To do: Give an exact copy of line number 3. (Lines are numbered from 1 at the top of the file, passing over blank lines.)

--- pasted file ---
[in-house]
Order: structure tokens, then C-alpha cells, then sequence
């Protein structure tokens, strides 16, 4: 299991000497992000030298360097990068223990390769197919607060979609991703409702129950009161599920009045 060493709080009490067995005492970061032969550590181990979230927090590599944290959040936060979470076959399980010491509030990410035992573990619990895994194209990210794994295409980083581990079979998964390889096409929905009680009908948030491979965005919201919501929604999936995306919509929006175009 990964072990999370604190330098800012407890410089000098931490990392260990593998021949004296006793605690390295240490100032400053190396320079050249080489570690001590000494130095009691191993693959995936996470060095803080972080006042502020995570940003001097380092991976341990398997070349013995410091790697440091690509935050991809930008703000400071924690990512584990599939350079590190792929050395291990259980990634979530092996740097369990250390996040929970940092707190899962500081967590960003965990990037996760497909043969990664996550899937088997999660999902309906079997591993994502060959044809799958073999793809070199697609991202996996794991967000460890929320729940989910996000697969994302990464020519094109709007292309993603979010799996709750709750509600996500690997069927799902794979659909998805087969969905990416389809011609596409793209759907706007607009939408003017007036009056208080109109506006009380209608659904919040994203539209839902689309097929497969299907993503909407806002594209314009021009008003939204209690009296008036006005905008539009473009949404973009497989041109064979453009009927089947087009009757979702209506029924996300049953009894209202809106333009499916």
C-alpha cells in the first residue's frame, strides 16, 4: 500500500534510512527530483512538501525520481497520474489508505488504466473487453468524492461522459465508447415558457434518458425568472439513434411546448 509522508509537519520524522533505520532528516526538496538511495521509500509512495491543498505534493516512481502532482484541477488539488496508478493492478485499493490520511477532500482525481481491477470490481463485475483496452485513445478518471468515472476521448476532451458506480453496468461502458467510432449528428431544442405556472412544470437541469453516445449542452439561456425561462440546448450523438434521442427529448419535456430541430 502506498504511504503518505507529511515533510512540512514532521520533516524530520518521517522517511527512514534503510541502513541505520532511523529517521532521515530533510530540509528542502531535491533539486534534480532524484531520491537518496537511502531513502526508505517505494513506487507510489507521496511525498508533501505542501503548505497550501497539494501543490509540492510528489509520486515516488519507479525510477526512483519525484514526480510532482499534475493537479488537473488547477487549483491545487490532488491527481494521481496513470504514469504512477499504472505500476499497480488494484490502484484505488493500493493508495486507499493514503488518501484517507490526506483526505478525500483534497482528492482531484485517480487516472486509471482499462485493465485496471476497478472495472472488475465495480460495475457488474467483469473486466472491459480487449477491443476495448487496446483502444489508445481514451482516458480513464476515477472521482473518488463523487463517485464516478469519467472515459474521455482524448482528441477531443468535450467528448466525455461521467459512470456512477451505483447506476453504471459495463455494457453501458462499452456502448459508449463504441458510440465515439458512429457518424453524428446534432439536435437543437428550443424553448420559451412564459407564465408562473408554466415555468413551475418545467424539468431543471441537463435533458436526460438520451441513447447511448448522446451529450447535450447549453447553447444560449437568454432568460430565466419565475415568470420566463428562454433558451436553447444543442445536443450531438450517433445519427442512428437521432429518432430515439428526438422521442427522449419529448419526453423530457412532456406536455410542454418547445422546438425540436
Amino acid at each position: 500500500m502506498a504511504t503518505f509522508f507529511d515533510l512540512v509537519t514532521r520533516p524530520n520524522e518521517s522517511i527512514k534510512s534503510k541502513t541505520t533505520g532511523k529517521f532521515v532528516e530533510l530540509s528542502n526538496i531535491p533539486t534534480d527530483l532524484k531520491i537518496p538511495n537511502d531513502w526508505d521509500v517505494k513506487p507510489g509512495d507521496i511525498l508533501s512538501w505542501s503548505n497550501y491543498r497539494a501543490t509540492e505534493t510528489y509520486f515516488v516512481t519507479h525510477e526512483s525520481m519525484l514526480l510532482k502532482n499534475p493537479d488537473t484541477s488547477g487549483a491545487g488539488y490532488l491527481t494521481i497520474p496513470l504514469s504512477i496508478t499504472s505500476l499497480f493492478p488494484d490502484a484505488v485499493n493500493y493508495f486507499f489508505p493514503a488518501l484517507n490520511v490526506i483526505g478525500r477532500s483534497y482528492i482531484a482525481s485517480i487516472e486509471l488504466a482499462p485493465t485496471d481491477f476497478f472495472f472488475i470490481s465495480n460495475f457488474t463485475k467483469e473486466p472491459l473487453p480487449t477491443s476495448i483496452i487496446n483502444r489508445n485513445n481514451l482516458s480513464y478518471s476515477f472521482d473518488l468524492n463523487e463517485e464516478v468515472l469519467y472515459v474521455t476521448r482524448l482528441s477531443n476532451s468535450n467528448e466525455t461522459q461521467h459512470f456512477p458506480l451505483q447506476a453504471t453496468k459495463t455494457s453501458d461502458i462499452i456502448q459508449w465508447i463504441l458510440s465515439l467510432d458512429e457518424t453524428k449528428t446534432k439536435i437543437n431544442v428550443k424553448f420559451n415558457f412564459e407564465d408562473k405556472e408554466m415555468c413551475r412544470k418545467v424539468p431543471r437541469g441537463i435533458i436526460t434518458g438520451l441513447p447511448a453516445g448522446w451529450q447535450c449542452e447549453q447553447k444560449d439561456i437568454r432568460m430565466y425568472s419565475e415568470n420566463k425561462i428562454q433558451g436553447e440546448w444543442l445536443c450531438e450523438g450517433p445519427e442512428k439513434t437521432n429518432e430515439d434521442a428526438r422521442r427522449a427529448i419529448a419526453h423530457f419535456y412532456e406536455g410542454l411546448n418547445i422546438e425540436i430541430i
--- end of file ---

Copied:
């Protein structure tokens, strides 16, 4: 299991000497992000030298360097990068223990390769197919607060979609991703409702129950009161599920009045 060493709080009490067995005492970061032969550590181990979230927090590599944290959040936060979470076959399980010491509030990410035992573990619990895994194209990210794994295409980083581990079979998964390889096409929905009680009908948030491979965005919201919501929604999936995306919509929006175009 990964072990999370604190330098800012407890410089000098931490990392260990593998021949004296006793605690390295240490100032400053190396320079050249080489570690001590000494130095009691191993693959995936996470060095803080972080006042502020995570940003001097380092991976341990398997070349013995410091790697440091690509935050991809930008703000400071924690990512584990599939350079590190792929050395291990259980990634979530092996740097369990250390996040929970940092707190899962500081967590960003965990990037996760497909043969990664996550899937088997999660999902309906079997591993994502060959044809799958073999793809070199697609991202996996794991967000460890929320729940989910996000697969994302990464020519094109709007292309993603979010799996709750709750509600996500690997069927799902794979659909998805087969969905990416389809011609596409793209759907706007607009939408003017007036009056208080109109506006009380209608659904919040994203539209839902689309097929497969299907993503909407806002594209314009021009008003939204209690009296008036006005905008539009473009949404973009497989041109064979453009009927089947087009009757979702209506029924996300049953009894209202809106333009499916």